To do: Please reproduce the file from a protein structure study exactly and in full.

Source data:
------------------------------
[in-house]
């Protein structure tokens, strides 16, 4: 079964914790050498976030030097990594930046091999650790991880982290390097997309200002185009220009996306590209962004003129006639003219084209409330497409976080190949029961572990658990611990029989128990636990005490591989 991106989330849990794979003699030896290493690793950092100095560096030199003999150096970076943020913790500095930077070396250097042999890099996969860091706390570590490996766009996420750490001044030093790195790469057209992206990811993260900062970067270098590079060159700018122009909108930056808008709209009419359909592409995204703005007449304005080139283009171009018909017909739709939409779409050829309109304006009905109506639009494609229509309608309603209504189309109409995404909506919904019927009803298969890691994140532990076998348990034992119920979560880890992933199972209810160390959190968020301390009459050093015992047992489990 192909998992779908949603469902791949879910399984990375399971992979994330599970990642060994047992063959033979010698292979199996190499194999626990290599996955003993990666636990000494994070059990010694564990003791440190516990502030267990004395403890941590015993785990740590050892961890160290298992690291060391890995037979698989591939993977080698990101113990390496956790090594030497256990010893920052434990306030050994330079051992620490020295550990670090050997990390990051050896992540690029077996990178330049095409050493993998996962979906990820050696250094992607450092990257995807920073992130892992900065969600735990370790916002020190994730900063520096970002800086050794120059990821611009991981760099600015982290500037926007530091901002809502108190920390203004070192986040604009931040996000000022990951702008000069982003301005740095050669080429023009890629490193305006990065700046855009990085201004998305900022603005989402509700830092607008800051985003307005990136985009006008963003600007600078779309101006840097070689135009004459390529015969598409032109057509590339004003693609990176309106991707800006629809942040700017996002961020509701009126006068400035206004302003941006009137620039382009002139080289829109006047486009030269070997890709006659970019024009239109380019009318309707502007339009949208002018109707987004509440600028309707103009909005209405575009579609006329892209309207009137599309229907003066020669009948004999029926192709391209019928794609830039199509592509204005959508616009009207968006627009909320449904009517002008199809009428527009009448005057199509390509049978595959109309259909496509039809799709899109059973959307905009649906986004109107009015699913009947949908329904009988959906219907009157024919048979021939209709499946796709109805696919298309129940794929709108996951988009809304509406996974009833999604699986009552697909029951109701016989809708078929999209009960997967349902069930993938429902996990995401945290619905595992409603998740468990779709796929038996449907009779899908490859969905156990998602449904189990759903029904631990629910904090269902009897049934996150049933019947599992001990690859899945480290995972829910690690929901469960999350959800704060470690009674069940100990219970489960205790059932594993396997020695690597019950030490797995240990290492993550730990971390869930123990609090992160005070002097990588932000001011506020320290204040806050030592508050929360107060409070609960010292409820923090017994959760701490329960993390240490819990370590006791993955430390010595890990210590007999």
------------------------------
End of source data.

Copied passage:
[in-house]
């Protein structure tokens, strides 16, 4: 079964914790050498976030030097990594930046091999650790991880982290390097997309200002185009220009996306590209962004003129006639003219084209409330497409976080190949029961572990658990611990029989128990636990005490591989 991106989330849990794979003699030896290493690793950092100095560096030199003999150096970076943020913790500095930077070396250097042999890099996969860091706390570590490996766009996420750490001044030093790195790469057209992206990811993260900062970067270098590079060159700018122009909108930056808008709209009419359909592409995204703005007449304005080139283009171009018909017909739709939409779409050829309109304006009905109506639009494609229509309608309603209504189309109409995404909506919904019927009803298969890691994140532990076998348990034992119920979560880890992933199972209810160390959190968020301390009459050093015992047992489990 192909998992779908949603469902791949879910399984990375399971992979994330599970990642060994047992063959033979010698292979199996190499194999626990290599996955003993990666636990000494994070059990010694564990003791440190516990502030267990004395403890941590015993785990740590050892961890160290298992690291060391890995037979698989591939993977080698990101113990390496956790090594030497256990010893920052434990306030050994330079051992620490020295550990670090050997990390990051050896992540690029077996990178330049095409050493993998996962979906990820050696250094992607450092990257995807920073992130892992900065969600735990370790916002020190994730900063520096970002800086050794120059990821611009991981760099600015982290500037926007530091901002809502108190920390203004070192986040604009931040996000000022990951702008000069982003301005740095050669080429023009890629490193305006990065700046855009990085201004998305900022603005989402509700830092607008800051985003307005990136985009006008963003600007600078779309101006840097070689135009004459390529015969598409032109057509590339004003693609990176309106991707800006629809942040700017996002961020509701009126006068400035206004302003941006009137620039382009002139080289829109006047486009030269070997890709006659970019024009239109380019009318309707502007339009949208002018109707987004509440600028309707103009909005209405575009579609006329892209309207009137599309229907003066020669009948004999029926192709391209019928794609830039199509592509204005959508616009009207968006627009909320449904009517002008199809009428527009009448005057199509390509049978595959109309259909496509039809799709899109059973959307905009649906986004109107009015699913009947949908329904009988959906219907009157024919048979021939209709499946796709109805696919298309129940794929709108996951988009809304509406996974009833999604699986009552697909029951109701016989809708078929999209009960997967349902069930993938429902996990995401945290619905595992409603998740468990779709796929038996449907009779899908490859969905156990998602449904189990759903029904631990629910904090269902009897049934996150049933019947599992001990690859899945480290995972829910690690929901469960999350959800704060470690009674069940100990219970489960205790059932594993396997020695690597019950030490797995240990290492993550730990971390869930123990609090992160005070002097990588932000001011506020320290204040806050030592508050929360107060409070609960010292409820923090017994959760701490329960993390240490819990370590006791993955430390010595890990210590007999």